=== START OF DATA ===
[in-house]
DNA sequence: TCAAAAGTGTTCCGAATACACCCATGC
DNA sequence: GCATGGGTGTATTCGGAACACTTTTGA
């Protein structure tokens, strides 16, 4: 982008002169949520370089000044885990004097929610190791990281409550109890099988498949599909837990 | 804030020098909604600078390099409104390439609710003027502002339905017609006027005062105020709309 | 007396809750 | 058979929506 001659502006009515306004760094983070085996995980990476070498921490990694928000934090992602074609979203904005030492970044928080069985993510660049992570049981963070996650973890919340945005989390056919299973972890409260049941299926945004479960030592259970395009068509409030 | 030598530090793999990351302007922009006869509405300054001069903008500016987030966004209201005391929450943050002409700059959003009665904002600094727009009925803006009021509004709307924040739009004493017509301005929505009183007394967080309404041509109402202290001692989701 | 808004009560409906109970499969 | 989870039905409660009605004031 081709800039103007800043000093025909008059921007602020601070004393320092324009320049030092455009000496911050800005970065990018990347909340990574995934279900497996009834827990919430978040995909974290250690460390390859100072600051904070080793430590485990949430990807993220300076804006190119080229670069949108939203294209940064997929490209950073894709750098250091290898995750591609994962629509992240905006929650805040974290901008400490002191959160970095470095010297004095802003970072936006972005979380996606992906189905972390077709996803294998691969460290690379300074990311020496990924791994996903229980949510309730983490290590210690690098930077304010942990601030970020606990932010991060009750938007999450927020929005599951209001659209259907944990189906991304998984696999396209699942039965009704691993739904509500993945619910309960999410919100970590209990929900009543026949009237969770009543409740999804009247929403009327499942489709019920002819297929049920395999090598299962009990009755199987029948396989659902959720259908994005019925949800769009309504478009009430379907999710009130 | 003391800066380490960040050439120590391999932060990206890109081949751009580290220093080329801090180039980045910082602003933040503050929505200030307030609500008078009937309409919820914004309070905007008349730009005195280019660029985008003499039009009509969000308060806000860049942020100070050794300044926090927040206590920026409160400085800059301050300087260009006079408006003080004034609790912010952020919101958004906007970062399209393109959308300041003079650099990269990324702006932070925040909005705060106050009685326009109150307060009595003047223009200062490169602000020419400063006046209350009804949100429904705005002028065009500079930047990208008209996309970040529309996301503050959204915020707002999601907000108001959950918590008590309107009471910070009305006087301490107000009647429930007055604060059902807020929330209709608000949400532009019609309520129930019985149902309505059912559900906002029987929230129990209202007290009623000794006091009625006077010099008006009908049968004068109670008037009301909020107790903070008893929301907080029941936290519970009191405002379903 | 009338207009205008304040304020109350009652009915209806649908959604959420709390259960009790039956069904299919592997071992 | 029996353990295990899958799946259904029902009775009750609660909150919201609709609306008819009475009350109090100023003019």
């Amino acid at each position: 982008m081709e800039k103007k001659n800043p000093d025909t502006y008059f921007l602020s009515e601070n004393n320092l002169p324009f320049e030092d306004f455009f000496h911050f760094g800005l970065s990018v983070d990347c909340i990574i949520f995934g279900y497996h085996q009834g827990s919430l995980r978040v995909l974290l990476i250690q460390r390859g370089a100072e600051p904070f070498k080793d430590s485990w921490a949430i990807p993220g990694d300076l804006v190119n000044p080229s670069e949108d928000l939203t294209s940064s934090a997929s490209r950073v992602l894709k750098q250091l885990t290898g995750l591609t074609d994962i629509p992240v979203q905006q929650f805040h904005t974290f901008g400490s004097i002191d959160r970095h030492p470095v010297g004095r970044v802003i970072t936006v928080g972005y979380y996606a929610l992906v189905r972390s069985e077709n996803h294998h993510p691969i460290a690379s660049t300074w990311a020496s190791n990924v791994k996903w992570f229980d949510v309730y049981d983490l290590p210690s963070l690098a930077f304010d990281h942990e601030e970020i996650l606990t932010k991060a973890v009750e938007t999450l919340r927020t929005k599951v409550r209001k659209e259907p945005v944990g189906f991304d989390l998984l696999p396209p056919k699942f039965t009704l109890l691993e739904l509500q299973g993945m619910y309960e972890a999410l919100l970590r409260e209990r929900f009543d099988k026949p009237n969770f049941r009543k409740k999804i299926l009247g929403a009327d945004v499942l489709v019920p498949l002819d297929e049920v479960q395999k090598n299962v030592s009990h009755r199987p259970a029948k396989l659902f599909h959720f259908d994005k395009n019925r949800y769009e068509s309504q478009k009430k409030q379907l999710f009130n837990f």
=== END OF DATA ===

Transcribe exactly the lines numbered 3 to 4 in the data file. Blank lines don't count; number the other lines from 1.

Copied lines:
DNA sequence: GCATGGGTGTATTCGGAACACTTTTGA
């Protein structure tokens, strides 16, 4: 982008002169949520370089000044885990004097929610190791990281409550109890099988498949599909837990 | 804030020098909604600078390099409104390439609710003027502002339905017609006027005062105020709309 | 007396809750 | 058979929506 001659502006009515306004760094983070085996995980990476070498921490990694928000934090992602074609979203904005030492970044928080069985993510660049992570049981963070996650973890919340945005989390056919299973972890409260049941299926945004479960030592259970395009068509409030 | 030598530090793999990351302007922009006869509405300054001069903008500016987030966004209201005391929450943050002409700059959003009665904002600094727009009925803006009021509004709307924040739009004493017509301005929505009183007394967080309404041509109402202290001692989701 | 808004009560409906109970499969 | 989870039905409660009605004031 081709800039103007800043000093025909008059921007602020601070004393320092324009320049030092455009000496911050800005970065990018990347909340990574995934279900497996009834827990919430978040995909974290250690460390390859100072600051904070080793430590485990949430990807993220300076804006190119080229670069949108939203294209940064997929490209950073894709750098250091290898995750591609994962629509992240905006929650805040974290901008400490002191959160970095470095010297004095802003970072936006972005979380996606992906189905972390077709996803294998691969460290690379300074990311020496990924791994996903229980949510309730983490290590210690690098930077304010942990601030970020606990932010991060009750938007999450927020929005599951209001659209259907944990189906991304998984696999396209699942039965009704691993739904509500993945619910309960999410919100970590209990929900009543026949009237969770009543409740999804009247929403009327499942489709019920002819297929049920395999090598299962009990009755199987029948396989659902959720259908994005019925949800769009309504478009009430379907999710009130 | 003391800066380490960040050439120590391999932060990206890109081949751009580290220093080329801090180039980045910082602003933040503050929505200030307030609500008078009937309409919820914004309070905007008349730009005195280019660029985008003499039009009509969000308060806000860049942020100070050794300044926090927040206590920026409160400085800059301050300087260009006079408006003080004034609790912010952020919101958004906007970062399209393109959308300041003079650099990269990324702006932070925040909005705060106050009685326009109150307060009595003047223009200062490169602000020419400063006046209350009804949100429904705005002028065009500079930047990208008209996309970040529309996301503050959204915020707002999601907000108001959950918590008590309107009471910070009305006087301490107000009647429930007055604060059902807020929330209709608000949400532009019609309520129930019985149902309505059912559900906002029987929230129990209202007290009623000794006091009625006077010099008006009908049968004068109670008037009301909020107790903070008893929301907080029941936290519970009191405002379903 | 009338207009205008304040304020109350009652009915209806649908959604959420709390259960009790039956069904299919592997071992 | 029996353990295990899958799946259904029902009775009750609660909150919201609709609306008819009475009350109090100023003019």